3. Spending Time with Your Spouse

This is the last time it will be just you two. Soon a third life will make its way into the picture and change things forever (whether its changed in big ways or small ways is up to you). Partners are often the most affected by a new baby, as much as we’d like to think it is ourselves who are affected most, and it can be a difficult transition for them.

We spend 9 months growing a life inside of us and starting our relationship with our little one, but partners don’t get this same connection. Often times partners don’t start feeling the real transition until they get to hold their newborn for the first time. That means before little one arrives they are still focused on the two of you as a unit. This is the perfect time to capitalize on that!

Spend some time together as a couple and do something that you did when you first started dating or something new that you’ve wanted to try (Couples massage anyone??)! Really tune in to your partner and discuss your hopes and fears of the future quickly approaching. Establish some ways now you can stay connected when the baby arrives and promise to check in with one another as this new journey begins.

4. Refocusing on Yourself

alone sea

You have probably spent a lot of time focusing on the baby, family, friends, your home, and other things in the past few months. Utilize your maternity leave to take some time for yourself to relax and refocus on your needs. This is the one time you’ll have a vacation strictly for yourself.

Whether you are at home most of the day or decide to head out to your favorite park or beach, do something by yourself. Take some deep breaths, write a journal entry, or just think about ways you can be aware of your very being. Imagine where you were a year ago and how far you’ve come. The feelings that overwhelmed you at the beginning of your pregnancy and how you’ve managed to make it this far. Think of the values you want to hold close as you move forward and what activities or hobbies you want to keep up with as a mom.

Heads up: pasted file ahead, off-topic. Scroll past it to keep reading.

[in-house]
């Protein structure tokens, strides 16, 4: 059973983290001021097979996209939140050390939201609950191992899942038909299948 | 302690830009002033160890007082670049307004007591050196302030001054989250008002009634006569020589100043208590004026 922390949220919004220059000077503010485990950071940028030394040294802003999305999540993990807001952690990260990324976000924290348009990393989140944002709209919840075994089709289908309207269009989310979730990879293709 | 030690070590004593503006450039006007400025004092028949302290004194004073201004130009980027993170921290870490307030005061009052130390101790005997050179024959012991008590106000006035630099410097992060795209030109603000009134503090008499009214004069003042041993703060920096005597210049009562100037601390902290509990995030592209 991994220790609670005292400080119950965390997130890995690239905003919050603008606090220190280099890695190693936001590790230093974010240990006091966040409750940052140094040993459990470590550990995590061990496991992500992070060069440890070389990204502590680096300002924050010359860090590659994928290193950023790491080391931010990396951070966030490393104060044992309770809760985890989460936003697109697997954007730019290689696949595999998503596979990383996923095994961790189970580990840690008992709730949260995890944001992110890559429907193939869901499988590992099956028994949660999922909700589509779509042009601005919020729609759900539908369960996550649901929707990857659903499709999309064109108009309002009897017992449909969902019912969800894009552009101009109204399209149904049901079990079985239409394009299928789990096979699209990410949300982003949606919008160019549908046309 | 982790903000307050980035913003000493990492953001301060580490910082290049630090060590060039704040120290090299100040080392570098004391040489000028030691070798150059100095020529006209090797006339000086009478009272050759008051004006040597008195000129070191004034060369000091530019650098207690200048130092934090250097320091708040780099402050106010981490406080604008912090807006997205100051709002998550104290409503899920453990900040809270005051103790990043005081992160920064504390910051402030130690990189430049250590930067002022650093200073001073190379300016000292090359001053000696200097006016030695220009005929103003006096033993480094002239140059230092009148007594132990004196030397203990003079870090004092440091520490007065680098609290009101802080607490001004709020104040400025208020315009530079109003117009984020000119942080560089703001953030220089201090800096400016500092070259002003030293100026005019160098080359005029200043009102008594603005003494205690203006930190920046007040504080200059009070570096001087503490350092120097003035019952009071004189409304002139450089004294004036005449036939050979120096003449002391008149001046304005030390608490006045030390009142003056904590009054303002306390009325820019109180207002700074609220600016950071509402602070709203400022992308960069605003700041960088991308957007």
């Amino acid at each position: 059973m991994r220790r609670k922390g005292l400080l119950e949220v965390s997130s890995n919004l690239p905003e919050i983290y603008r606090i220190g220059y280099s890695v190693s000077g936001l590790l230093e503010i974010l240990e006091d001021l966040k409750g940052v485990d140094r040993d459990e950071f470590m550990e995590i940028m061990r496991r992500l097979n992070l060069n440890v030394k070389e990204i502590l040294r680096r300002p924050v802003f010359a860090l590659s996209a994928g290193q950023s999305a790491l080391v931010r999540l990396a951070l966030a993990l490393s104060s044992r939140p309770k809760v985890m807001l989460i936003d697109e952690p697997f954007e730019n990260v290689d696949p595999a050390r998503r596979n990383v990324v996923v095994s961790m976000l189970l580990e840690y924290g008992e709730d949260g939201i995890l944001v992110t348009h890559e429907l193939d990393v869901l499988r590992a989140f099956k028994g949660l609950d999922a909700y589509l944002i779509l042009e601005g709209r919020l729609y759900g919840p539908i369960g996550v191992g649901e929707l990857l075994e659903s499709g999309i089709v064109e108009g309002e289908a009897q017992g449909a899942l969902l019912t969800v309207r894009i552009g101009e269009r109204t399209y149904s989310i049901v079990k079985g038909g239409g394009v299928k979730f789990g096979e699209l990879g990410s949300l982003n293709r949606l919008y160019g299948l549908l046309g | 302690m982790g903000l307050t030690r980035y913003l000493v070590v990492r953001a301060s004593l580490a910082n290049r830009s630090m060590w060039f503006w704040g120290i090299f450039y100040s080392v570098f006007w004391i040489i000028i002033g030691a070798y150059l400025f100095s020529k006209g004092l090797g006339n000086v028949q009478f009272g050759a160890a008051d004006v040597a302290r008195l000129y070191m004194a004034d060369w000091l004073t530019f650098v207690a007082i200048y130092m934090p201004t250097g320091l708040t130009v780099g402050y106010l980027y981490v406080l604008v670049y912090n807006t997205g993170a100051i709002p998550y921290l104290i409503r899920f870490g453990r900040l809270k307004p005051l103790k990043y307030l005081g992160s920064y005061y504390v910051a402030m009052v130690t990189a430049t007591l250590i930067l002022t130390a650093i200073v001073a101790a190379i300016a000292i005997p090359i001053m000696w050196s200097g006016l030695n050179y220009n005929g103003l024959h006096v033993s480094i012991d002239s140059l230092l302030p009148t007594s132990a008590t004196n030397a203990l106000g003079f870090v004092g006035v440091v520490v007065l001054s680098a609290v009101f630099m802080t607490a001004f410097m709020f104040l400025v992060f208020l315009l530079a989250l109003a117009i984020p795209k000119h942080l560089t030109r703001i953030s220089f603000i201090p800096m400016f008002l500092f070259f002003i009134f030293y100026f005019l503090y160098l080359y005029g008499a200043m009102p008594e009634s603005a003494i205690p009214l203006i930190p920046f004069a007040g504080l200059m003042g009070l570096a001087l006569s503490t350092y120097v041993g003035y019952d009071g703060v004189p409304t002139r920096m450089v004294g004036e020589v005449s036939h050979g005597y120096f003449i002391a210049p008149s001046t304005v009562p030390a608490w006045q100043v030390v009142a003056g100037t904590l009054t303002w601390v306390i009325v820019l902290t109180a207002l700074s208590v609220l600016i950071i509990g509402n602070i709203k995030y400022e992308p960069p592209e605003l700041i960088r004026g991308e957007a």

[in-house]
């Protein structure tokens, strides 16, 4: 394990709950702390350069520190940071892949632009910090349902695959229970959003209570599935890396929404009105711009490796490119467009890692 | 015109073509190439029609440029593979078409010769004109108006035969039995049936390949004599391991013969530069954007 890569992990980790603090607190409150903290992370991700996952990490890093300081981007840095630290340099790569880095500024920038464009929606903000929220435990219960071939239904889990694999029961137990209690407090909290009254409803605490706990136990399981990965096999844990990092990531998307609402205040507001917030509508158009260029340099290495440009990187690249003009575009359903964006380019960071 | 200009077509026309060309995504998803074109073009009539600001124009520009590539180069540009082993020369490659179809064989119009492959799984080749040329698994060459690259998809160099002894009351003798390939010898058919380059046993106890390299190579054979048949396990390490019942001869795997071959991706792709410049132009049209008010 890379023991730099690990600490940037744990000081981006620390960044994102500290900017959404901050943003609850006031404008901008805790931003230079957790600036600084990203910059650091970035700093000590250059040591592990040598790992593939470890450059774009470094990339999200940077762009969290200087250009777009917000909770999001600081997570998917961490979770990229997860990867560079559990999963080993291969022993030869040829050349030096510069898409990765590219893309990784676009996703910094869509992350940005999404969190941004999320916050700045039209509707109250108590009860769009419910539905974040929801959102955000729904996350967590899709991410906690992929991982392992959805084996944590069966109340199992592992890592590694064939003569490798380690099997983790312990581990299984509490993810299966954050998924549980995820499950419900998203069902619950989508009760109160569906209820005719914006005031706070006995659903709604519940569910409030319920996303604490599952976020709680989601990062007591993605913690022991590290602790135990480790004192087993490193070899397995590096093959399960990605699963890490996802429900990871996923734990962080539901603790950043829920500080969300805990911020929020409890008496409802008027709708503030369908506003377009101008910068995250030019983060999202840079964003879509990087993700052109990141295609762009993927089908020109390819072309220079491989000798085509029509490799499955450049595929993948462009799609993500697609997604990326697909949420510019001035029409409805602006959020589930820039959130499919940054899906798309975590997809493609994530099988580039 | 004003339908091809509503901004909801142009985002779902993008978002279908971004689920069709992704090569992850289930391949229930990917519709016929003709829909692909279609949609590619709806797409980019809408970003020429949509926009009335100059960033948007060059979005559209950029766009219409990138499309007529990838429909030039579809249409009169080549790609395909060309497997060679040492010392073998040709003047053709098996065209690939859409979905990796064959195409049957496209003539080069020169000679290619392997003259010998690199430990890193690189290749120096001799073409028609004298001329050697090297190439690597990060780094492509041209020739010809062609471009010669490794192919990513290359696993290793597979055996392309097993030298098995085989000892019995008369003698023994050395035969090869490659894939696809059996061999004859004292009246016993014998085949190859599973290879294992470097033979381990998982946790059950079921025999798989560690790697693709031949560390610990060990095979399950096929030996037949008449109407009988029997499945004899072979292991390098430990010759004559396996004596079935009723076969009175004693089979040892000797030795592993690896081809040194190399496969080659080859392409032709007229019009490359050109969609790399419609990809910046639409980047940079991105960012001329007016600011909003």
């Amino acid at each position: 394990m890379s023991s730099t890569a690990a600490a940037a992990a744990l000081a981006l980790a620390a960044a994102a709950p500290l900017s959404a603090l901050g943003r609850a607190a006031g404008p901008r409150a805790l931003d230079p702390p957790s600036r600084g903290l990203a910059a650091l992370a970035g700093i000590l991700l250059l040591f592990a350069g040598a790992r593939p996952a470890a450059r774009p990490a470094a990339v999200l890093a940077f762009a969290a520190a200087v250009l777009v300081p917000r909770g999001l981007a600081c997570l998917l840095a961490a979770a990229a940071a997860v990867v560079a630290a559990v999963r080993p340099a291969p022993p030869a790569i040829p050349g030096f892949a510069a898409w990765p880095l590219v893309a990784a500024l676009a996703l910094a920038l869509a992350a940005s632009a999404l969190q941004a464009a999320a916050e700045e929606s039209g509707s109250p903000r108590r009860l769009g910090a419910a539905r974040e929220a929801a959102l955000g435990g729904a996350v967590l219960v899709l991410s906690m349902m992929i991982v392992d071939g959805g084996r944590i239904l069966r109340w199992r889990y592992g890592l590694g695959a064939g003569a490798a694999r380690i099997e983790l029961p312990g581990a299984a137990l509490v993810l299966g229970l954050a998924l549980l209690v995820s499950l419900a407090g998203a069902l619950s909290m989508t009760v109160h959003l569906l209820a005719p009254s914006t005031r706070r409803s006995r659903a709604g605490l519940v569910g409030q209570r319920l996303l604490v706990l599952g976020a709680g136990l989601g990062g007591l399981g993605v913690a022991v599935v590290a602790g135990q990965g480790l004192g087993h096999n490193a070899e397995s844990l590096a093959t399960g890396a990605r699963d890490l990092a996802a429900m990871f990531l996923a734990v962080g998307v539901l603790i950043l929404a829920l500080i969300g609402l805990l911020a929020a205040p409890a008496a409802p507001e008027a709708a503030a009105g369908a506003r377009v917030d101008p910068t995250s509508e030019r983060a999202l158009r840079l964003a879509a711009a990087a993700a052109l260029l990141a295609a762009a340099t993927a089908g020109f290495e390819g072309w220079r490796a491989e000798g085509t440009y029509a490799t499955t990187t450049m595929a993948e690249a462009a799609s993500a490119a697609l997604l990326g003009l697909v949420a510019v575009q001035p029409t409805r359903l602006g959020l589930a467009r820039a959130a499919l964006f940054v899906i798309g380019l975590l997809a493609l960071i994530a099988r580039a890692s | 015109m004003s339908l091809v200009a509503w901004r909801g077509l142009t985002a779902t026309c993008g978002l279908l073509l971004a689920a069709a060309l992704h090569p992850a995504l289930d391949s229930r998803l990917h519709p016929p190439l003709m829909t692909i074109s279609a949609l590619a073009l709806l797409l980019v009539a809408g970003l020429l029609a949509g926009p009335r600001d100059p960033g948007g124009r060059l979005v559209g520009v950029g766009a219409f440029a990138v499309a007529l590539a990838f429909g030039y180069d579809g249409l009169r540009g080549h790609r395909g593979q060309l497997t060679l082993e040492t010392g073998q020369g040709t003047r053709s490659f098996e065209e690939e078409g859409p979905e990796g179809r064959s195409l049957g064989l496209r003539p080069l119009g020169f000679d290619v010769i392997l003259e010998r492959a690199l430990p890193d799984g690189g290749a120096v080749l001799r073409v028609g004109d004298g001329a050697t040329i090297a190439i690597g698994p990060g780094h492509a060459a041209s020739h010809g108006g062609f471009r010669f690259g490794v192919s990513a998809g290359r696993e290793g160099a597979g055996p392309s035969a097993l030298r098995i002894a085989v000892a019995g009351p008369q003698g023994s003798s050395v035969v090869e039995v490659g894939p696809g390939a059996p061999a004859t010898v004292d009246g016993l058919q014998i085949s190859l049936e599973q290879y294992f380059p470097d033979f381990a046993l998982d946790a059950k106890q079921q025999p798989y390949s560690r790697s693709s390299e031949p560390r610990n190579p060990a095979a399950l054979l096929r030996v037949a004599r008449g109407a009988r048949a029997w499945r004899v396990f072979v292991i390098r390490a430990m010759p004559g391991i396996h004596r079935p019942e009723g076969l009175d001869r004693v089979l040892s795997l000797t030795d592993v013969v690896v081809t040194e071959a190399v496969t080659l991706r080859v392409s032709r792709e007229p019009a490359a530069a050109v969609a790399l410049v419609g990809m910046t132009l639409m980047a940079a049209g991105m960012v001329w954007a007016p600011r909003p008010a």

You can take one day to do this or spend a little time each day centering yourself and preparing yourself for the next stage in your life. Whichever route you take, make sure you are staying true to who you are and who you want to be.

5. Mental Preparation for the Biggest Gift of Your Life

You can plan and prep for everything that seems important when it comes to bringing home a new baby, but nothing can truly mentally prepare you for the shift that will take place when that creature growing inside of you (or inside someone else) becomes a human that needs your care, love, and support for the rest of your life. Taking that extra time to seek out a therapist and explore some of the fears, anxieties, joys, and other million emotions that you’ve been feeling is one of the best ways to use your time off. Getting appointments scheduled when you have plenty of time on your hands and building a relationship with a therapist that cares will make it a lot easier to continue seeking this type of support after the baby arrives.

Building rapport is the first step with any good therapist and knowing that you have someone to turn to who gives an unbiased ear will be a tremendous stress relief in those weeks and months after delivery. Maternity leave isn’t all about getting a break from work. At it’s core, it’s really all about taking care of yourself in a very delicate time of your life. Whether pregnant, using a surrogate, or adopting maternity leave is a time to become in tune with yourself and the life you are bringing into the world.